Not From Here is a performance of urban and individual identity via the universal and basic needs of the tourist: where to go and how to get there. Rooted in a series of exchanges—between tourist and local, production and consumption, and between assumption and imagination—the performance will turn conversation into action. Starting at Square One, local shoppers will be asked for suggestions of sights that should be seen and places to go in Mississauga, and for directions by foot. Once suggestions have been gathered, the performance will take to the streets, to experience Mississauga, step by step, at 5K an hour. The performance will take place during the day on Saturday, Sept. 29 and Sunday Sept. 30.
Based in New York City, Nancy Nowacek cross-trains 6 days a week in order to pursue a practice that includes carrying heavy things, building unreasonable structures, and unlikely ways to redefine modern body schema. Expanding beyond exercise to the grammar of movement, physical labour, and architecture, Nowacek's practice incorporates principles of situated experience and embodied learning, using the body as a tool, an object, a channel, and ultimately as a site of imagination. Her work has been shown in New York, Los Angeles, the Bay Area, Europe and Canada.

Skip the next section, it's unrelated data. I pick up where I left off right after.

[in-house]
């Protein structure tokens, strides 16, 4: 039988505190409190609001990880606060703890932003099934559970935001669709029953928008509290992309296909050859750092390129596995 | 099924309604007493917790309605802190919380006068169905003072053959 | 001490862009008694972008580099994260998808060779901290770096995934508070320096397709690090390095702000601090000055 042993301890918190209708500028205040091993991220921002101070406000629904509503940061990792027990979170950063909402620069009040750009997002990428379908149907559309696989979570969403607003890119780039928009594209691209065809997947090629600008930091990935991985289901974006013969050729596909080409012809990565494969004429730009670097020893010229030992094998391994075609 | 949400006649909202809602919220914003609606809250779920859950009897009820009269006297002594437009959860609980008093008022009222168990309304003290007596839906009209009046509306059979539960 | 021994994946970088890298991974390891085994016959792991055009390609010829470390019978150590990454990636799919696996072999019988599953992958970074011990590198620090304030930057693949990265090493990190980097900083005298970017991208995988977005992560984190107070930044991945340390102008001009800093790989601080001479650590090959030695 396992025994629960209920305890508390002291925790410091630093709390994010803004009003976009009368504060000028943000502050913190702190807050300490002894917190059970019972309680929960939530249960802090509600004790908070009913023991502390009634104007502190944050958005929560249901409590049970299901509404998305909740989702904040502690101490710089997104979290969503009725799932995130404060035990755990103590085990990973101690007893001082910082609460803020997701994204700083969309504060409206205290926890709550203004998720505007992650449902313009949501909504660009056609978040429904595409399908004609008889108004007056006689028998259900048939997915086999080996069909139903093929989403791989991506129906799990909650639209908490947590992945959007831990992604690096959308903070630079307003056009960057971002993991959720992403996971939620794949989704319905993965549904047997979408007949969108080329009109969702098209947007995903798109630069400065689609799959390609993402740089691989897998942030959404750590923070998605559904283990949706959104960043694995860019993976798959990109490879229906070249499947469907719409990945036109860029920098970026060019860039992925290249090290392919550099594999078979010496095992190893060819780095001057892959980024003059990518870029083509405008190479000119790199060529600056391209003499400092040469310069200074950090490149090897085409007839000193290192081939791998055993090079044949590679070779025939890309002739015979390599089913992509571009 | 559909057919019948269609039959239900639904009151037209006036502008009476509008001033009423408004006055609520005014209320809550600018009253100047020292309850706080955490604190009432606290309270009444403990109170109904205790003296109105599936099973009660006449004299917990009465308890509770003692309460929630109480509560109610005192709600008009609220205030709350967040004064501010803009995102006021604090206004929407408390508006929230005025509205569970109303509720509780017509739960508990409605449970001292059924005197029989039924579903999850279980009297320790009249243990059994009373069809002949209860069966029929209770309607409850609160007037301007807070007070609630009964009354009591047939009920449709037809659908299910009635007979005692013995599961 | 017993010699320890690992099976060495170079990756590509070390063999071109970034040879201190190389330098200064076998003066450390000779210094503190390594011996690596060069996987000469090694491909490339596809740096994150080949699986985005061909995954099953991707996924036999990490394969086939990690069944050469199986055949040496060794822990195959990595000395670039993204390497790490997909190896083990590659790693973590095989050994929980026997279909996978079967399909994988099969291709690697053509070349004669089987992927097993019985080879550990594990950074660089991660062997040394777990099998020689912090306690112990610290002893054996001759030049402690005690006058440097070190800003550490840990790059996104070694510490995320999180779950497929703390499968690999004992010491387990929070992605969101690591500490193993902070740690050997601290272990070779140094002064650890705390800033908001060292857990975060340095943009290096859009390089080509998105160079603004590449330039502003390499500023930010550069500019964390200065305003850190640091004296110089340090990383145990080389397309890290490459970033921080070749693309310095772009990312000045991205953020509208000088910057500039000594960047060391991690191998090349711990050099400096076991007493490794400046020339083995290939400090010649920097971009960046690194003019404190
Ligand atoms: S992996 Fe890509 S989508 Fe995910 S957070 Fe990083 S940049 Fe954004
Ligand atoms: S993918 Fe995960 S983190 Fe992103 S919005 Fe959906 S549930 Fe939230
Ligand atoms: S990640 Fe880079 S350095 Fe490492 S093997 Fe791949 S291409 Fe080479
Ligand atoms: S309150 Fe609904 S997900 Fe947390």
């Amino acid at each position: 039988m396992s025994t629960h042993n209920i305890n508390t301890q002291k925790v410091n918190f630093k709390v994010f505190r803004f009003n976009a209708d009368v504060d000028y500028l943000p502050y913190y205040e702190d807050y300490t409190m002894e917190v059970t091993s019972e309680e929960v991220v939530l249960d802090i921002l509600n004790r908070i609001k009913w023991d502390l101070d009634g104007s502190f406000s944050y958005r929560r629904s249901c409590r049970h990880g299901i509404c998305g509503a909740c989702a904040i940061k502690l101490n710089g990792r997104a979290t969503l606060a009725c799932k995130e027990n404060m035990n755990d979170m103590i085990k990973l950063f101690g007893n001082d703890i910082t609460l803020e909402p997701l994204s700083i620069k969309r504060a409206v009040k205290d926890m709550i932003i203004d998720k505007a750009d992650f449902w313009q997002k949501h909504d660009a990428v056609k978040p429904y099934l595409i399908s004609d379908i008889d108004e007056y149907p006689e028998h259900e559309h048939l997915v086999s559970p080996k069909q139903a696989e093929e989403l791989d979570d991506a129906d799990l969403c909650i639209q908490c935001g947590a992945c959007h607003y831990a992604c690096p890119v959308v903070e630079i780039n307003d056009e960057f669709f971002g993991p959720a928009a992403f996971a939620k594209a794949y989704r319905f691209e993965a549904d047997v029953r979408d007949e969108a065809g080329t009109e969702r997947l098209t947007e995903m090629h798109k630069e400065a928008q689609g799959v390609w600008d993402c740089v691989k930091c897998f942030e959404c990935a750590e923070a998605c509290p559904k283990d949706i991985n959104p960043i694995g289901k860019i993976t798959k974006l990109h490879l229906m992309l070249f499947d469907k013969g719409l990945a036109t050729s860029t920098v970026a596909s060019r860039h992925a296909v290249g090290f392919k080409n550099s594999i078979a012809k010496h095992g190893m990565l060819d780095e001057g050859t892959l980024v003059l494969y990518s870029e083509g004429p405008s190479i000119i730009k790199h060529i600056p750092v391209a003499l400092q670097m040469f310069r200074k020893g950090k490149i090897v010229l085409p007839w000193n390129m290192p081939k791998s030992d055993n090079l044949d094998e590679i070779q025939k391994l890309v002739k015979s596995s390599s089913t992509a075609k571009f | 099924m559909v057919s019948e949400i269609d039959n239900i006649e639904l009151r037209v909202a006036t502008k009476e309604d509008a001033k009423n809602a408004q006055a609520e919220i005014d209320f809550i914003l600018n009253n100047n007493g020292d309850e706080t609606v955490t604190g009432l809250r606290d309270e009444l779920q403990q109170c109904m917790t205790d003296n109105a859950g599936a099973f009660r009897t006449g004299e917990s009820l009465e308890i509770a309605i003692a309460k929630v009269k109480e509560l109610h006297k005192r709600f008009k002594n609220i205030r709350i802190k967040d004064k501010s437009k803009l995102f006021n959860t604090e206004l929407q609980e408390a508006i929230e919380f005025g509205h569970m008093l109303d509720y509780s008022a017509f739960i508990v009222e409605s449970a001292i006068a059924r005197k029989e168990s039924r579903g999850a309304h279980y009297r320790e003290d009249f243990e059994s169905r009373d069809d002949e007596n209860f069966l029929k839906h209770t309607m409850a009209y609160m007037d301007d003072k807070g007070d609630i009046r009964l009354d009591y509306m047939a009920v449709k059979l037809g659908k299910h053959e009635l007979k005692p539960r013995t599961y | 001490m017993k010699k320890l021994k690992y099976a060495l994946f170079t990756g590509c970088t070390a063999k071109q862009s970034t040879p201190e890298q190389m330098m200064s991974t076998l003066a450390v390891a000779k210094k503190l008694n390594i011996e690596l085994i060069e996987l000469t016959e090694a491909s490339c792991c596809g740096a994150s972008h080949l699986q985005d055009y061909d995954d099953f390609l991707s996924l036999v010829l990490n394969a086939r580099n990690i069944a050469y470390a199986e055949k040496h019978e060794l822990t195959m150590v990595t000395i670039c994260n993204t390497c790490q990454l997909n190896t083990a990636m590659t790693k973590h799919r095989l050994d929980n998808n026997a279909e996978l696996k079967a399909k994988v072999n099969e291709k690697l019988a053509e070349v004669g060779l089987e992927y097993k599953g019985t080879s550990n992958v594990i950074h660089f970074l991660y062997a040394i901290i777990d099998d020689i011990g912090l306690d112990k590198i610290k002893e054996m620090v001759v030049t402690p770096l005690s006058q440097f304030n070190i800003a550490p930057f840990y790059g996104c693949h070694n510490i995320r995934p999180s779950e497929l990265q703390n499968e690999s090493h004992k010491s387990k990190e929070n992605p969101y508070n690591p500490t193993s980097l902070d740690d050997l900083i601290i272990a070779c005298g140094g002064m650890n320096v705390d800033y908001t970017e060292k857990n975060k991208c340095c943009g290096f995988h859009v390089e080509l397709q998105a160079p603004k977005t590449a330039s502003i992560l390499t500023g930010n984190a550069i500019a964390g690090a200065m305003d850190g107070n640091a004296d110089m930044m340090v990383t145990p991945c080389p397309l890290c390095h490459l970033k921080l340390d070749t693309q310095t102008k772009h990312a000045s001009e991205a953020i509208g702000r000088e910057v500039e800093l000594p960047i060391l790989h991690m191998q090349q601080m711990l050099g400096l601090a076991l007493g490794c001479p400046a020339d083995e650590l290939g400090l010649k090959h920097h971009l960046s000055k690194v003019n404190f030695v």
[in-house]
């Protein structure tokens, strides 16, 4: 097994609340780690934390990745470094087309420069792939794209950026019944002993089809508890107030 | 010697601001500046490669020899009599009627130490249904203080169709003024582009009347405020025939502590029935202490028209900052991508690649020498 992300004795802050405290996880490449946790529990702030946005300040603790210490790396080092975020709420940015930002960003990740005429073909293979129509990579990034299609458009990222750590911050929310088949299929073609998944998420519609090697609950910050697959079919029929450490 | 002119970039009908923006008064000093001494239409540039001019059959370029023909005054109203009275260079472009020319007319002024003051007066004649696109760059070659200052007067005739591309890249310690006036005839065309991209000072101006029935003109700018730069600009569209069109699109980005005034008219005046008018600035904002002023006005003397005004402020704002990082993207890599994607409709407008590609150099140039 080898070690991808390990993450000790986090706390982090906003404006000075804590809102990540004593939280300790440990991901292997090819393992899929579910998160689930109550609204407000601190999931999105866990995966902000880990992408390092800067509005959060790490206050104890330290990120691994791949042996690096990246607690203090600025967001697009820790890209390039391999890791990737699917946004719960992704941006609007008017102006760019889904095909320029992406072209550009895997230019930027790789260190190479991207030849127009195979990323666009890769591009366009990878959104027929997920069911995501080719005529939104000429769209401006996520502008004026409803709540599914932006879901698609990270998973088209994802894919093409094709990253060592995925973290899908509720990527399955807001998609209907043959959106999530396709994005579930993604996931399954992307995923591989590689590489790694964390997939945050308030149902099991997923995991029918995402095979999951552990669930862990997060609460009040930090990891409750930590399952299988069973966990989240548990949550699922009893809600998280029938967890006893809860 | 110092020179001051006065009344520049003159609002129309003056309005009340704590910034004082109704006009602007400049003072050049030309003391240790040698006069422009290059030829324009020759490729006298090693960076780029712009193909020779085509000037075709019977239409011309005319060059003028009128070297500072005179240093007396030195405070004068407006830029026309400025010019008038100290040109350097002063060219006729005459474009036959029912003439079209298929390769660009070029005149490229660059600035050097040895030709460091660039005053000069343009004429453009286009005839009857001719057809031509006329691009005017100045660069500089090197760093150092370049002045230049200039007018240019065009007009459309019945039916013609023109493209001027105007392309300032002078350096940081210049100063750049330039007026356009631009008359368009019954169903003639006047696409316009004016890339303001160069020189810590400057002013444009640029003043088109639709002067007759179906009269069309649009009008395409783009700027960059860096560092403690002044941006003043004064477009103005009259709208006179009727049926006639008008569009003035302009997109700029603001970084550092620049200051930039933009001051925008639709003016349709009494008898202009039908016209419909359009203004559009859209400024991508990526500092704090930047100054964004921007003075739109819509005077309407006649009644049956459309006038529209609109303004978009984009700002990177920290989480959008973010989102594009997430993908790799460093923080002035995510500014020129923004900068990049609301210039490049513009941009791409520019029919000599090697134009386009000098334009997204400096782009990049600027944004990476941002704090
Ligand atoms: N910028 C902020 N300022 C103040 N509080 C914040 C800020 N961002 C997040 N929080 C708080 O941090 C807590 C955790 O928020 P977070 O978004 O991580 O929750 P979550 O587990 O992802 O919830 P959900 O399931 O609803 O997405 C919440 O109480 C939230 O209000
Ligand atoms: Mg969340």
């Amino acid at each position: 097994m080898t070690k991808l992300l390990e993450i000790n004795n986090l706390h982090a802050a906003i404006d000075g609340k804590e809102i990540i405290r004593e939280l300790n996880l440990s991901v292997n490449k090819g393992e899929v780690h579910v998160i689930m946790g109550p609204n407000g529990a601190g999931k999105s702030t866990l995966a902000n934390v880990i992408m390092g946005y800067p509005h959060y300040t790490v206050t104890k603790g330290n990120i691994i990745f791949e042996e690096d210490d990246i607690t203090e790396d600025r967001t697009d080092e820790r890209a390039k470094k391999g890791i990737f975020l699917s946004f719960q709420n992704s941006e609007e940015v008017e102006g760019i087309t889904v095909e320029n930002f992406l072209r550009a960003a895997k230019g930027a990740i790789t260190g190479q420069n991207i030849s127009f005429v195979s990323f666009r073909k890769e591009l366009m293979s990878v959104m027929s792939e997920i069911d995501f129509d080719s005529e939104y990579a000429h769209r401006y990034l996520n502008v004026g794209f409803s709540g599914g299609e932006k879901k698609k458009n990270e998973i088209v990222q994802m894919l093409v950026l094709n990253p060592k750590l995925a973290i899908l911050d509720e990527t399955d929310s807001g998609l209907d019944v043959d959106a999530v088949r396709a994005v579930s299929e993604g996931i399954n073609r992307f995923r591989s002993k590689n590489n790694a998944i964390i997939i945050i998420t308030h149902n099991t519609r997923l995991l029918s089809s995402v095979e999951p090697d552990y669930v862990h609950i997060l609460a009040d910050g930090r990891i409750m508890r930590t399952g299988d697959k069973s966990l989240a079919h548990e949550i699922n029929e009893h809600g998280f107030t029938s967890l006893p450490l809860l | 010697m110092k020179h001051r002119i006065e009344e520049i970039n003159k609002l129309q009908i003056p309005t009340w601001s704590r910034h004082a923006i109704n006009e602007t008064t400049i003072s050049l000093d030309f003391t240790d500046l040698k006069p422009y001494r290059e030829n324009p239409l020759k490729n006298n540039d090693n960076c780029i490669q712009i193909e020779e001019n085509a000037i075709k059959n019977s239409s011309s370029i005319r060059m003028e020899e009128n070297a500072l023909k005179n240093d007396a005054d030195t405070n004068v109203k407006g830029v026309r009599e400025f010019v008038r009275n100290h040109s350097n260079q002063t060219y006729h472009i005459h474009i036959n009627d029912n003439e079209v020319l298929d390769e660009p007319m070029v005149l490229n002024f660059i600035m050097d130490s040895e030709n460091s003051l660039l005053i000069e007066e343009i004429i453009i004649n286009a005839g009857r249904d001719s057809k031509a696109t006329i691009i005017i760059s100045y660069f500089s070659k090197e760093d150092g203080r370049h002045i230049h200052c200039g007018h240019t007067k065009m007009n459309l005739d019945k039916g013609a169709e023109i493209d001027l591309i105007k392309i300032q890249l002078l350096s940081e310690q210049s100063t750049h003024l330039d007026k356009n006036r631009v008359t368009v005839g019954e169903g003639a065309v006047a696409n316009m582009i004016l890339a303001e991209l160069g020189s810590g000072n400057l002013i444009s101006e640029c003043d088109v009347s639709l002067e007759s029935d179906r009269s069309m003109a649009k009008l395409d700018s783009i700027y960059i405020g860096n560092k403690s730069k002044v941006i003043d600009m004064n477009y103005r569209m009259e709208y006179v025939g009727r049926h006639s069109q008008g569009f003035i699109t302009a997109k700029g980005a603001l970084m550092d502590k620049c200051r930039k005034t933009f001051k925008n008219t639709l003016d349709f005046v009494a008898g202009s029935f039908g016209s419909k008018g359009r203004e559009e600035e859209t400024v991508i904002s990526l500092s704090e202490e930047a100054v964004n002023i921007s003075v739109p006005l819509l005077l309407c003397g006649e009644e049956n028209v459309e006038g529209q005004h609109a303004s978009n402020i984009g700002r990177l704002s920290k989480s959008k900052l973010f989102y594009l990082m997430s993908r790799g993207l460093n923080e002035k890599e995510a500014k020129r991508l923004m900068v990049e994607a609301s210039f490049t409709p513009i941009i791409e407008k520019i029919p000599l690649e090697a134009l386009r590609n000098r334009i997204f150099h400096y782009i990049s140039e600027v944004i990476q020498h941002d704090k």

Generously supported by the Canada Council for the Arts and the Ontario Arts Council.